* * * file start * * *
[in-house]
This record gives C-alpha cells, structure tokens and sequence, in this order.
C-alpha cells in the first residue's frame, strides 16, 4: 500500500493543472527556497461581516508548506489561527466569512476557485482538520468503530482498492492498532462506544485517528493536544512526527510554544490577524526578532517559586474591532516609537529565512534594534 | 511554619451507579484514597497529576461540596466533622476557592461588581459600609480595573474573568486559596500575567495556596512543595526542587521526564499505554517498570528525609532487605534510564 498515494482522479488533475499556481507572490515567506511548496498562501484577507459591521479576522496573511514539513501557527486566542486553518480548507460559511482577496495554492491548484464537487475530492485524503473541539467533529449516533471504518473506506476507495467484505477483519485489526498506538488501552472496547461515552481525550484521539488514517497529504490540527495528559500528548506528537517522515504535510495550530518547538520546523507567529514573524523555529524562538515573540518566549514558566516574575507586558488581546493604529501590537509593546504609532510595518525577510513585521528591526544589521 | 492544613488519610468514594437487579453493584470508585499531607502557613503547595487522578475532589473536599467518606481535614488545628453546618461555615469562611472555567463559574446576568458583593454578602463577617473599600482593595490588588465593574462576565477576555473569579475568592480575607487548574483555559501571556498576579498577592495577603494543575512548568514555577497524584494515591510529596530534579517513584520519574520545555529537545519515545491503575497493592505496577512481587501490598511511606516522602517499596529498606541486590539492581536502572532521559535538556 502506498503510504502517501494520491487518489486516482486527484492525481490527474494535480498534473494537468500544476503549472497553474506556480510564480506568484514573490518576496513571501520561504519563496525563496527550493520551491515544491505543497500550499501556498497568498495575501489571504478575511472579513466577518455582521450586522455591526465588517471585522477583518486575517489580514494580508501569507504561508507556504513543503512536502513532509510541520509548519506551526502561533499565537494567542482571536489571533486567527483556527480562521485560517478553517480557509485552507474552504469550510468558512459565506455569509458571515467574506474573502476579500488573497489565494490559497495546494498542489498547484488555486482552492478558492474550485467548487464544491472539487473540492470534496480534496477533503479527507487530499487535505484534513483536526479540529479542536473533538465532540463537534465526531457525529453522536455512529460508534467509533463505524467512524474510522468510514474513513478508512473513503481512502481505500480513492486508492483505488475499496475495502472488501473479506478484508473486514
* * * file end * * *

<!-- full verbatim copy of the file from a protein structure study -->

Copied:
[in-house]
This record gives C-alpha cells, structure tokens and sequence, in this order.
C-alpha cells in the first residue's frame, strides 16, 4: 500500500493543472527556497461581516508548506489561527466569512476557485482538520468503530482498492492498532462506544485517528493536544512526527510554544490577524526578532517559586474591532516609537529565512534594534 | 511554619451507579484514597497529576461540596466533622476557592461588581459600609480595573474573568486559596500575567495556596512543595526542587521526564499505554517498570528525609532487605534510564 498515494482522479488533475499556481507572490515567506511548496498562501484577507459591521479576522496573511514539513501557527486566542486553518480548507460559511482577496495554492491548484464537487475530492485524503473541539467533529449516533471504518473506506476507495467484505477483519485489526498506538488501552472496547461515552481525550484521539488514517497529504490540527495528559500528548506528537517522515504535510495550530518547538520546523507567529514573524523555529524562538515573540518566549514558566516574575507586558488581546493604529501590537509593546504609532510595518525577510513585521528591526544589521 | 492544613488519610468514594437487579453493584470508585499531607502557613503547595487522578475532589473536599467518606481535614488545628453546618461555615469562611472555567463559574446576568458583593454578602463577617473599600482593595490588588465593574462576565477576555473569579475568592480575607487548574483555559501571556498576579498577592495577603494543575512548568514555577497524584494515591510529596530534579517513584520519574520545555529537545519515545491503575497493592505496577512481587501490598511511606516522602517499596529498606541486590539492581536502572532521559535538556 502506498503510504502517501494520491487518489486516482486527484492525481490527474494535480498534473494537468500544476503549472497553474506556480510564480506568484514573490518576496513571501520561504519563496525563496527550493520551491515544491505543497500550499501556498497568498495575501489571504478575511472579513466577518455582521450586522455591526465588517471585522477583518486575517489580514494580508501569507504561508507556504513543503512536502513532509510541520509548519506551526502561533499565537494567542482571536489571533486567527483556527480562521485560517478553517480557509485552507474552504469550510468558512459565506455569509458571515467574506474573502476579500488573497489565494490559497495546494498542489498547484488555486482552492478558492474550485467548487464544491472539487473540492470534496480534496477533503479527507487530499487535505484534513483536526479540529479542536473533538465532540463537534465526531457525529453522536455512529460508534467509533463505524467512524474510522468510514474513513478508512473513503481512502481505500480513492486508492483505488475499496475495502472488501473479506478484508473486514